Considering COVID-19, Can We Expect More Action from the Federal Reserve? – March 11
Markets have been in turmoil as the U.S. reacts to increasing numbers of deaths due to and diagnoses of COVID-19 in its borders. On Sunday, March 15, the Federal Reserve cut its benchmark interest rate to almost zero and launched a $700 billion quantitative easing program. To get an idea of how the Federal Reserve may act in the coming weeks, Nash Wedderburn of GLG’s Financial Analysis team spoke with Dr. James Kahn, former Vice President of the Federal Reserve Bank of New York, on March 11. In the below Q&A, which has been edited for length and clarity, Dr. Kahn discusses possible rate cuts as well as whether fiscal policy can help in a situation such as the one created by the global pandemic.
What are we currently witnessing across the overall markets through the lens of the Federal Reserve? How does the Fed look to handle the current market tribulations?
The markets have been tremendously volatile, and that reflects the magnitude of uncertainty. But the Fed’s view is that not all problems can be handled by monetary policy. This is certainly a situation where the Fed sees itself as having a relatively limited role. That’s why it has been somewhat more reactive than active. For one thing, many of the economic impacts are heavily uneven across the economy. Specific sectors, such as transportation and entertainment, have been very negatively affected. Monetary policy is a blunt instrument for that kind of impact.
Even prior to this, when the coronavirus issue started, the Fed had cut rates. The Fed has always been concerned about the generally low-interest environment we face, and it’s why the Fed has kept rates a little higher than in Europe as well as the fact that the economic conditions here were stronger. But given where things are now, the Fed has cut between meetings, which is unusual in and of itself. The other intervention of the Fed is in supplying the repo markets with liquidity. It’s ramped that up considerably because of these developments, more than it had planned to. That will continue.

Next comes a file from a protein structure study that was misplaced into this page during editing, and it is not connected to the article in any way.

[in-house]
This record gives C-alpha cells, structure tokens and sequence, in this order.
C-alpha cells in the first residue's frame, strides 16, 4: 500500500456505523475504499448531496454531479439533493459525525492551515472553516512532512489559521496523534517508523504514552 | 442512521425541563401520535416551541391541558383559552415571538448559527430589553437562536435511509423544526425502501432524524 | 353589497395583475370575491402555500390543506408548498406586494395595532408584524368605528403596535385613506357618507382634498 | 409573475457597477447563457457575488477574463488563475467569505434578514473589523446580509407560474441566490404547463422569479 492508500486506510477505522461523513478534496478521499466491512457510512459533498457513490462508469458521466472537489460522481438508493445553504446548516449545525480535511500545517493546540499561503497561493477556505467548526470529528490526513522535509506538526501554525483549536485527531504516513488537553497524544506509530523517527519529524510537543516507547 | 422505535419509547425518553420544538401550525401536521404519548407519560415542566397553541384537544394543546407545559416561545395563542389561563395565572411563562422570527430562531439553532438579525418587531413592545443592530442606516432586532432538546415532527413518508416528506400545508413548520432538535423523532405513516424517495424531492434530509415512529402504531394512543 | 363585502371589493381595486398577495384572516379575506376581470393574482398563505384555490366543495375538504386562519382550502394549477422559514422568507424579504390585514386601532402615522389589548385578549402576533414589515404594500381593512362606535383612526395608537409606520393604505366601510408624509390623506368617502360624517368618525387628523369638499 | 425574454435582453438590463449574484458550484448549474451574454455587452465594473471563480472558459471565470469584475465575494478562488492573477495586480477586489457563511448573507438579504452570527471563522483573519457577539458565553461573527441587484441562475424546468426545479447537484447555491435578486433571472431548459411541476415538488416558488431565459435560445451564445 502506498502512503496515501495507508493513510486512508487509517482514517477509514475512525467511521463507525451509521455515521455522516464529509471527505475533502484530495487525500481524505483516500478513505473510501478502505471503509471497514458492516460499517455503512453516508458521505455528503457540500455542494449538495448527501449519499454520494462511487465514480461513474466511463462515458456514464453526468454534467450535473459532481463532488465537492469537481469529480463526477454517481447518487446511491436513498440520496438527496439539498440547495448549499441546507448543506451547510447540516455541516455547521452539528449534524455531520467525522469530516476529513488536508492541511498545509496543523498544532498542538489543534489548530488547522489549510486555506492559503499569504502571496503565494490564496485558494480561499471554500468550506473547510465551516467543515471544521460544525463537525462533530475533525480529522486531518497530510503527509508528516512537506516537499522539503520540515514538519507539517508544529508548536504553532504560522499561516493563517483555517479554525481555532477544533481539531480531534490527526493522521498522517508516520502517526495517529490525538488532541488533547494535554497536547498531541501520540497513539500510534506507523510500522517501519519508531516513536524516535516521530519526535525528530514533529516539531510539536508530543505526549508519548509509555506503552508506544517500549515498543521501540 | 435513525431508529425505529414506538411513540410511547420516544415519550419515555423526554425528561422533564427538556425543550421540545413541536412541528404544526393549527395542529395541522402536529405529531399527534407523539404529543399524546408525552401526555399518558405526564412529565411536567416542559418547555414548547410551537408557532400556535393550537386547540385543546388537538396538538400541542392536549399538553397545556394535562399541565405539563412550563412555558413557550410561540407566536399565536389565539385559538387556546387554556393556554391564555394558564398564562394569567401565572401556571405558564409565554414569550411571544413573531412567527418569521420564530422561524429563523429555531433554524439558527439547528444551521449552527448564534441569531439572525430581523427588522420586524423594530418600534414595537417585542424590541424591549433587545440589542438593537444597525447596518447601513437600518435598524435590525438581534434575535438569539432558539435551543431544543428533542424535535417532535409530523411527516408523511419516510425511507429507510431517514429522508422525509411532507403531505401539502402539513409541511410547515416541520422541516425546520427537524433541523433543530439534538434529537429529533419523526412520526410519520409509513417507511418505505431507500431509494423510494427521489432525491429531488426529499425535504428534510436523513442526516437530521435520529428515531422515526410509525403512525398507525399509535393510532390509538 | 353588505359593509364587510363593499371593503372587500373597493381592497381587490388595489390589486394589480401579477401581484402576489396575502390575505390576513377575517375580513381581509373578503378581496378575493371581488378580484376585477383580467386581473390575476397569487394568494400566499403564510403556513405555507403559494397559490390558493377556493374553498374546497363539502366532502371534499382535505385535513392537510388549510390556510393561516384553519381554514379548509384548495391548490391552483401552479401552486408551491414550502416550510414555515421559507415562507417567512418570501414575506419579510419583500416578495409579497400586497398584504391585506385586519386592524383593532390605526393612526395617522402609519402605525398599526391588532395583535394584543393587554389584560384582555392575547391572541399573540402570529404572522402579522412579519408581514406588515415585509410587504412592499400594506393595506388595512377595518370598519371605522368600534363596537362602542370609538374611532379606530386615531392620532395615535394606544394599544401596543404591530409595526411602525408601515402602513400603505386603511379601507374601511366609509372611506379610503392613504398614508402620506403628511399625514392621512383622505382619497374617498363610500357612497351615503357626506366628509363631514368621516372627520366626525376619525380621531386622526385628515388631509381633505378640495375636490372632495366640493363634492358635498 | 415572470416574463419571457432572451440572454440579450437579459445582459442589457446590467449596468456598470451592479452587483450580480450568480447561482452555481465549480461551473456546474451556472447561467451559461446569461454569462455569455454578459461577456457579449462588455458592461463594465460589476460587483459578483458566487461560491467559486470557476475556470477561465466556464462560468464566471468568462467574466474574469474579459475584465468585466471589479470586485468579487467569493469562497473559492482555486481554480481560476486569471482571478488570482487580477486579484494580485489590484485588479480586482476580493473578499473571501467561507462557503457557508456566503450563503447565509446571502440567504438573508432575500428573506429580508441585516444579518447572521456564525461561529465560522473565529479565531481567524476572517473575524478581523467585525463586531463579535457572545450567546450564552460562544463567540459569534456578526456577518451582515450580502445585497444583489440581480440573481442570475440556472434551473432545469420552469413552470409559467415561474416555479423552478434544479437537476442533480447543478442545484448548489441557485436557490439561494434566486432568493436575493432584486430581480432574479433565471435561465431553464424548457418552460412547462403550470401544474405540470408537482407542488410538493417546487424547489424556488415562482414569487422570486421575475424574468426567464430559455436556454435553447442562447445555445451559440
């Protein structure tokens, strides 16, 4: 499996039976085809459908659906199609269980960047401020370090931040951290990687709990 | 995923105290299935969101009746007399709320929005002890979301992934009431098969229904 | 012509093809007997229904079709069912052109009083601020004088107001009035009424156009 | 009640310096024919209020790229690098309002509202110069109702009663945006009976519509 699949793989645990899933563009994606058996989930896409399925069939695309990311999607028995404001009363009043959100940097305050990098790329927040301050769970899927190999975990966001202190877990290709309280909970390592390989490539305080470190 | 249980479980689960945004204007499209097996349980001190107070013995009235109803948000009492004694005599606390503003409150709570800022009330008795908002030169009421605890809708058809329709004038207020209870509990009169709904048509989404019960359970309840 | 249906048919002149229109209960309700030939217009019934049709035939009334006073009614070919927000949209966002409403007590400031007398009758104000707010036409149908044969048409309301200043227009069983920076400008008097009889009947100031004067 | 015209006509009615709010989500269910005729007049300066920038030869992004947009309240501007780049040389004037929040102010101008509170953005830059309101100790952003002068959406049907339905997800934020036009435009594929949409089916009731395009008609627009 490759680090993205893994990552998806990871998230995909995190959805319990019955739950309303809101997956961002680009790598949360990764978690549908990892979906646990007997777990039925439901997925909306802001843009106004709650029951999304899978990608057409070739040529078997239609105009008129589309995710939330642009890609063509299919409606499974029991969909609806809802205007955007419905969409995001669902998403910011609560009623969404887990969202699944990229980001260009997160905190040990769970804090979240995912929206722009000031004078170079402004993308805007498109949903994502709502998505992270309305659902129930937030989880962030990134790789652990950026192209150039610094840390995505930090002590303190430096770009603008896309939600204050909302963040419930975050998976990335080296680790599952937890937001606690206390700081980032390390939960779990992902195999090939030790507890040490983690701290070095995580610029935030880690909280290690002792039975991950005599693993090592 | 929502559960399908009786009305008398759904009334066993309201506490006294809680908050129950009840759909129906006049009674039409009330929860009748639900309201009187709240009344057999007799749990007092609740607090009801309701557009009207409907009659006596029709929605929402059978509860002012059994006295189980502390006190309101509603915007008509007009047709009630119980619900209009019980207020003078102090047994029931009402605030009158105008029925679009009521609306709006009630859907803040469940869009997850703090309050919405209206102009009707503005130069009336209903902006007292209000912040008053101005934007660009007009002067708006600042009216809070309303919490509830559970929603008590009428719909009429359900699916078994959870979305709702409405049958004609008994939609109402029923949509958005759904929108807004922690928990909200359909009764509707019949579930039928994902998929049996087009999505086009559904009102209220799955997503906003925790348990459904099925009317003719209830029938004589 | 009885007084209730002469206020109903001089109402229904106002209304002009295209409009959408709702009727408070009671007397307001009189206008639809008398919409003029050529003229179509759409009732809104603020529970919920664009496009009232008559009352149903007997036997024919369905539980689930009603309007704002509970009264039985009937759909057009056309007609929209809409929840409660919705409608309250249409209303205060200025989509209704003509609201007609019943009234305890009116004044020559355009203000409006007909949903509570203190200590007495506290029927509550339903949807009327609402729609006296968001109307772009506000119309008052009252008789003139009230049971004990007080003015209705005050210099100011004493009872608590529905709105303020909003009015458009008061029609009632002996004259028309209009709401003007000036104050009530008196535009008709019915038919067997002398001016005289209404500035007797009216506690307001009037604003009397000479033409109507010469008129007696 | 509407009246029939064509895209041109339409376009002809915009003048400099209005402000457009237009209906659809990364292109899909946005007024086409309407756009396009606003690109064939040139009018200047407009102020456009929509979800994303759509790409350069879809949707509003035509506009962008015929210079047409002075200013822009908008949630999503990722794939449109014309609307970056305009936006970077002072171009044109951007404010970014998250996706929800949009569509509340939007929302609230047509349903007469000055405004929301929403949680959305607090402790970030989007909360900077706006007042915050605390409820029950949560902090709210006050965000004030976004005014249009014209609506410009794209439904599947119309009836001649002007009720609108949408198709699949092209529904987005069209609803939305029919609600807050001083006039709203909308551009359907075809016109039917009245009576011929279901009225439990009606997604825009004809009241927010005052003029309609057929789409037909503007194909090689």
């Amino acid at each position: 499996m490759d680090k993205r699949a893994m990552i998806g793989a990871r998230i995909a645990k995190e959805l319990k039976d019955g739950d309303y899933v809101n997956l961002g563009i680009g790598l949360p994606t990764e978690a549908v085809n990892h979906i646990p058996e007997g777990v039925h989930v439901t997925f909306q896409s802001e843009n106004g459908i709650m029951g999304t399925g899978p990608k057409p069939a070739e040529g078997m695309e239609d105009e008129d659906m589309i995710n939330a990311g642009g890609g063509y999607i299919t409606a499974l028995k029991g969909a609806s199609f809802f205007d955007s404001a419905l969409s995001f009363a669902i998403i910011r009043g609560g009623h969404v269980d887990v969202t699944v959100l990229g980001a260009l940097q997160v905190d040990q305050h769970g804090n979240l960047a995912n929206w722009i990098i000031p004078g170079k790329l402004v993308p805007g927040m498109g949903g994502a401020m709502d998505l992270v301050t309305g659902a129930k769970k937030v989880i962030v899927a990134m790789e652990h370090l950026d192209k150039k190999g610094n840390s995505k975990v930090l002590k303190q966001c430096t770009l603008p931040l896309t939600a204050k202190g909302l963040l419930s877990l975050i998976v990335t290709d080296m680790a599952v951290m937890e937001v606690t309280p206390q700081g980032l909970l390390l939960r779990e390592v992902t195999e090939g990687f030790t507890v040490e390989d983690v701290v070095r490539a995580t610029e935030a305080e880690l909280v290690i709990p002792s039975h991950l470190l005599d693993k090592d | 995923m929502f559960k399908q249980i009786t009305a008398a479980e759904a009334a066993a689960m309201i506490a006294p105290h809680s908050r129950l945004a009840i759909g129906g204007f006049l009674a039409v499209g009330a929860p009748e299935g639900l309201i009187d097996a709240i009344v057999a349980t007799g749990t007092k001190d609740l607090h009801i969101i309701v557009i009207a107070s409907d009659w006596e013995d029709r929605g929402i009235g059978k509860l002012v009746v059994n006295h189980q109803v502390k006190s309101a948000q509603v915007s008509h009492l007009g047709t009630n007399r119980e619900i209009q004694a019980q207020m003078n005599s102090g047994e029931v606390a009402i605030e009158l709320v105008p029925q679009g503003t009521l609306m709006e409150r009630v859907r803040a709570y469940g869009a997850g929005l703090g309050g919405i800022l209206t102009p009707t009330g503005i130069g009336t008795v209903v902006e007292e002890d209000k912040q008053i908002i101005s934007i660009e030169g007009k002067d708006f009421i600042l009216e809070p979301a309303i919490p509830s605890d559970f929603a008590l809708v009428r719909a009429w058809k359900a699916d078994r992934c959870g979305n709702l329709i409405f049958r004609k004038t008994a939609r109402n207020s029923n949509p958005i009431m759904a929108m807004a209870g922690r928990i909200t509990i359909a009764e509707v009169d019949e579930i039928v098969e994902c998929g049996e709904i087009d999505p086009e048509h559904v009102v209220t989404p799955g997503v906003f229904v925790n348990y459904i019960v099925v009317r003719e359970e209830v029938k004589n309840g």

How will the central bank manage policy for a potential worsening COVID-19 scenario, given what we’re seeing right now?
There’s not much more it can do. It could conceivably cut rates down to zero. They will be reluctant to do that. I don’t see them going into negative interest rate territory, as has happened in Europe and Japan. I’m sure that Chairman Jerome Powell will be asked about that. I suspect he will demur from getting too specific but won’t provide a lot of encouragement that’s going to happen. The economy was very strong in February, as job numbers and other indicators had shown. We’re certainly not in a cyclical downturn. This has more the feel of a temporary event that could reverse itself relatively easily. It could obviously be a trigger for downturn, but the Fed wants to give itself some operating room should the economy worsen. If the rate is already at zero, that’s going to be a problem from their point of view.